Namazi discusses U.S. U-18 progress
The U.S. U-18 team has already had three camps this cycle and head coach Omid Namazi is busy trying to expand the youth national team player pool and build the foundation for the future U-20 team. ASN's Brian Sciaretta spoke with Namazi about the team.
BY Brian Sciaretta PostedTHE UNITED STATES U-18 NATIONAL TEAM has had a lot of success in recent years. The team has served a key role in the development of many key players who made jumps to the U-20 team and then to the full national team.
February 20, 2018
February 20, 2018
In 2017, Tyler Adams used his U-18 performance to make a late push to the U-20 World Cup team and is now on the full national team. Cameron Carter-Vickers also got his start with U.S. Soccer at this level and is also part of the U.S. national team picture.
Head coach Omid Namazi (who also serves as a regular assistant for the U-20 team) has a very good group of players for the U-18 team including Taylor Booth, who is expected to join Bayern Munich soon, Ian Hoffmann who is performing well in Germany, Ulysses Llanez from the LA Galaxy, Cameron Duke at Sporting Kansas City, and defender Julian Araujo who will likely have a wide range of professional options in his near future.
American Soccer Now had a long conversation with Namazi about his team and how he sees the player pool early in the cycle.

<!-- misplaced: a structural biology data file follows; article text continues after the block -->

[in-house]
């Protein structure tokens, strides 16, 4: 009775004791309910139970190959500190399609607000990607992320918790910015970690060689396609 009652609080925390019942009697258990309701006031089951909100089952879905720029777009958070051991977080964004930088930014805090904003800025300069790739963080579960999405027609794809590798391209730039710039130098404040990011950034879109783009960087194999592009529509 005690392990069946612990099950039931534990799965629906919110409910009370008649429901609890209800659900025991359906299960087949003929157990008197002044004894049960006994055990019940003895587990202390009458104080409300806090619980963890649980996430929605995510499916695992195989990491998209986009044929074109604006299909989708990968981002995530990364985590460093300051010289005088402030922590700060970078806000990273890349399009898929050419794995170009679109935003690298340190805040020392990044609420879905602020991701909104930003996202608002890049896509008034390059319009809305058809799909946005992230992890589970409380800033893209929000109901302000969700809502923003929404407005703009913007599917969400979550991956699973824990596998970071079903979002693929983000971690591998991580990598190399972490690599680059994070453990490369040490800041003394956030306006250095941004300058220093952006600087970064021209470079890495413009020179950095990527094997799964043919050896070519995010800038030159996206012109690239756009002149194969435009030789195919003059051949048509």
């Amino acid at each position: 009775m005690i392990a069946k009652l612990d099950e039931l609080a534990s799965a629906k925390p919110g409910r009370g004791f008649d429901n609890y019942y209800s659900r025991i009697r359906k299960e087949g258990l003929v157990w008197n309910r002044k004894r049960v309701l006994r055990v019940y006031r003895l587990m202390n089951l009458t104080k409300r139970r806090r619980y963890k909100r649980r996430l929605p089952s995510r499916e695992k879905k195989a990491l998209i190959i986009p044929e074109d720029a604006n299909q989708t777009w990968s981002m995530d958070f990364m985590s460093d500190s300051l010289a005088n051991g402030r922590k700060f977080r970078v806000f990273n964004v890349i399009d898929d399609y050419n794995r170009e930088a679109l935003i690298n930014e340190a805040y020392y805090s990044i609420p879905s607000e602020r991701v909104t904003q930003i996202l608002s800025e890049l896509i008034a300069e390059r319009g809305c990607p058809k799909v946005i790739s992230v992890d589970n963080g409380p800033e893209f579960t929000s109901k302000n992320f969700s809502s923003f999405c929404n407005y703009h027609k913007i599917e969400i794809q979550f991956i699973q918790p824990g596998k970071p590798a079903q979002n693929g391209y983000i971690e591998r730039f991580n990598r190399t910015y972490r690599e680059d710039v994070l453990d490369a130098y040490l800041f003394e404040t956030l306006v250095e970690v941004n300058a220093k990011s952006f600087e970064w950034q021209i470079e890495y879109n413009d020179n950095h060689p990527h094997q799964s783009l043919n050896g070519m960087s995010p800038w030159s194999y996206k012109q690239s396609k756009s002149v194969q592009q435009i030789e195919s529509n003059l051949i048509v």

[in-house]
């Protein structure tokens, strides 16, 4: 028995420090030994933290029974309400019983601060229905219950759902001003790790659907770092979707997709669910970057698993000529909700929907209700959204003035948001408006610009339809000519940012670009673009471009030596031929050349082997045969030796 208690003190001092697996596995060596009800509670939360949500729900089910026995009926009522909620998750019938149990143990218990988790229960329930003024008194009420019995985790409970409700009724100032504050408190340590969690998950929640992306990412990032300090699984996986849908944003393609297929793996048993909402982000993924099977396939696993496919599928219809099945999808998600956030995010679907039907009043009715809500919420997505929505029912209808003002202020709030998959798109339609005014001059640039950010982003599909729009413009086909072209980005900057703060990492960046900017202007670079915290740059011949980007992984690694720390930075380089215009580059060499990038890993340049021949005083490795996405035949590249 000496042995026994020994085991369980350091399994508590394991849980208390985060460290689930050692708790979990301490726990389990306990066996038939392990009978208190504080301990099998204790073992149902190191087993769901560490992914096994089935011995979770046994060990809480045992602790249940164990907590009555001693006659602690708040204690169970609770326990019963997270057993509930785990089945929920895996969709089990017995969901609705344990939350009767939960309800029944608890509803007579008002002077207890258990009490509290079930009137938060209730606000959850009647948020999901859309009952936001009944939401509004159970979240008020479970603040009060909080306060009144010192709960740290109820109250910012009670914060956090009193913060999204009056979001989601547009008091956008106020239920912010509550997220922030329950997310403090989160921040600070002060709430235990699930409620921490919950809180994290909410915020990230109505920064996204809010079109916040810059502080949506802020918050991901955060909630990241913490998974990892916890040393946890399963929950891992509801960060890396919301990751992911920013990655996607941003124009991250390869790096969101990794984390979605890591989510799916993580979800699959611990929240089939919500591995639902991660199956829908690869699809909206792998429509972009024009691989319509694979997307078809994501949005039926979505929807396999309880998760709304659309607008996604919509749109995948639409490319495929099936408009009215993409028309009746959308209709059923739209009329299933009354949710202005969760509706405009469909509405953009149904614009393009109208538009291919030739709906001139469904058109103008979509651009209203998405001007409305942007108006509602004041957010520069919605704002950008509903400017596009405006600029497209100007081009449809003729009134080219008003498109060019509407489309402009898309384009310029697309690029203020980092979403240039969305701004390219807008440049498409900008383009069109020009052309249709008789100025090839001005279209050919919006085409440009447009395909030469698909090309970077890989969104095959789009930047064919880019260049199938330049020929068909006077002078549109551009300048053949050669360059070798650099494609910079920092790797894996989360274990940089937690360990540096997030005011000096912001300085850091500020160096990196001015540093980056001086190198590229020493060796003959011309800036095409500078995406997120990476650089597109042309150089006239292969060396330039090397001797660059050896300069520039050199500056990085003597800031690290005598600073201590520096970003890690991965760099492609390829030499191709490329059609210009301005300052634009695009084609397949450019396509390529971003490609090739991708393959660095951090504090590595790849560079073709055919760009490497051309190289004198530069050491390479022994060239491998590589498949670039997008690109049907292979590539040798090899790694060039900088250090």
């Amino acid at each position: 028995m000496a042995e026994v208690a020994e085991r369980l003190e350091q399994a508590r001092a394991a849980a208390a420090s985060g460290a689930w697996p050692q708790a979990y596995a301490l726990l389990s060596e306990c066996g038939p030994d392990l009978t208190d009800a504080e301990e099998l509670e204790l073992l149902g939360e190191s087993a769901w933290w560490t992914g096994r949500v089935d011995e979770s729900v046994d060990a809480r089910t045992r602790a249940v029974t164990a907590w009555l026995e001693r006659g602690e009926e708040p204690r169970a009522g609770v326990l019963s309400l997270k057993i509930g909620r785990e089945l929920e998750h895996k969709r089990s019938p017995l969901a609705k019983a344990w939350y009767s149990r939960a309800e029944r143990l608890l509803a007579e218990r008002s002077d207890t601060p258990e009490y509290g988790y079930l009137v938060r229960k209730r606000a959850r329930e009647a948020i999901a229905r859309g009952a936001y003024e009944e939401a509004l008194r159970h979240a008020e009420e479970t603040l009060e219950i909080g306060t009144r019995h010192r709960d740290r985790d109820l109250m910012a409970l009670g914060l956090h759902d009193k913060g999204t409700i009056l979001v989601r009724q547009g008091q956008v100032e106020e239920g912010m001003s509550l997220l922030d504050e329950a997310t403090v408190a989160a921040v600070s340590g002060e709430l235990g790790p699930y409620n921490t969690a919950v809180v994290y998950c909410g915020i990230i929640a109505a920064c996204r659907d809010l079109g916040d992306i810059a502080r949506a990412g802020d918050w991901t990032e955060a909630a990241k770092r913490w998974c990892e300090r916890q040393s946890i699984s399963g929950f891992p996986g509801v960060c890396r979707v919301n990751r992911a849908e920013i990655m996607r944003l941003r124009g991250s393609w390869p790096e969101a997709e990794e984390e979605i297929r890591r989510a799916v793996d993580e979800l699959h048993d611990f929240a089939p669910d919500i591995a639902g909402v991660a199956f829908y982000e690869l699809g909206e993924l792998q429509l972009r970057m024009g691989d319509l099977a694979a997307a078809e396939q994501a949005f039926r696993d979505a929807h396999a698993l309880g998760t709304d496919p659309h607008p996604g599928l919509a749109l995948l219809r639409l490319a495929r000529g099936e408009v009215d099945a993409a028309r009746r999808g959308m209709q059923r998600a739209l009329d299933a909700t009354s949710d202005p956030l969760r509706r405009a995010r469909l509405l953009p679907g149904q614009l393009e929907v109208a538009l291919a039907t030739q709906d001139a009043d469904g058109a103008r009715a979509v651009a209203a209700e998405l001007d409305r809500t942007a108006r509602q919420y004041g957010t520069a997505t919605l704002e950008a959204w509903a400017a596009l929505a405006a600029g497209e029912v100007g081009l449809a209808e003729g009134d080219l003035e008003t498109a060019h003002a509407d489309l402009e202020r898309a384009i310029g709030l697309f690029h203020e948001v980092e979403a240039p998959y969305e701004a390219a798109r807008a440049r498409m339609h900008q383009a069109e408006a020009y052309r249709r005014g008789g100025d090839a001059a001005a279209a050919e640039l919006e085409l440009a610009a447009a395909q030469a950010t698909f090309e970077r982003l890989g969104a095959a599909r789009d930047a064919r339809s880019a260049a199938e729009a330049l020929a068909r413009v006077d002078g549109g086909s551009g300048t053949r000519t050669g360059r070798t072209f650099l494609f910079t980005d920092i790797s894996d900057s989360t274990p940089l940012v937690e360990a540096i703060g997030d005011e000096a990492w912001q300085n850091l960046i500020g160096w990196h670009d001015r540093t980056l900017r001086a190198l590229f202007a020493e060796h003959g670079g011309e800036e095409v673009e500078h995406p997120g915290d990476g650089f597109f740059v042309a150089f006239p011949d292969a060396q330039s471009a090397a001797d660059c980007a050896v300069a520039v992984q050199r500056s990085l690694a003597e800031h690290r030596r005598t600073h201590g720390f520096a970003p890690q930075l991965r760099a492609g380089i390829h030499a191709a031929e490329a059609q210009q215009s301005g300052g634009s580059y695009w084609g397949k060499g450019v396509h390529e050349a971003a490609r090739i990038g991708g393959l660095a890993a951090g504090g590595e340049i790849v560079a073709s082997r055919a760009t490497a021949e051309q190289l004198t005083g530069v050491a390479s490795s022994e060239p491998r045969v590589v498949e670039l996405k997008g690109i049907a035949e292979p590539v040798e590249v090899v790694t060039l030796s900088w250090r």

ASN: The U.S. U-18s have been busy lately having just completed the third camp of the cycle where you posted two wins over Costa Rica. How have you assessed the start of this cycle for this team?
Namazi: When I took over this age group, I didn't know how to compare it with my last group, the 1999's. The more and more I get into this group, I find it to be very deep with a lot of quality. You can never tell. You can train and you can play friendlies against our U-19's or our U-17's, but until you get into real competitions against real international opponents, you'll never know. This past week was a real good indication as to where we are because we brought in our strongest group and I felt we were very good in both games. I played two different lineups and we used all 24 players that were there.
The first game was 2-1 but that wasn't indicative of our play. It probably should have been 5-1 or 6-1. We played really well. In the second game we also had a really good start. There were a few moments where we lost control of what we wanted to do. The game got choppy but in the end we were able to get it together and glide to a 3-1 win.
ASN: There are no major competitions for this age group. What is the driving motivation for this team? What are the goals for this team?
Namazi: It's a preparation for them to be part of the U-20 team. They have qualifying early next year and the World Cup itself. But these boys are motivated and they are sponges. They want to learn, they want to get better, and they want to move on.
We talk to them all the time about being national team players - not only for one or two camps but for a long period of time. The ones that really put the time and effor into it to progress and develop, they are there. You see out of the last U-20 group how Tyler Adams and Weston McKennie are now with the senior national team. That's the goal - to move these guys up to the senior national team. But the first step would be the U-20 team before the full national team.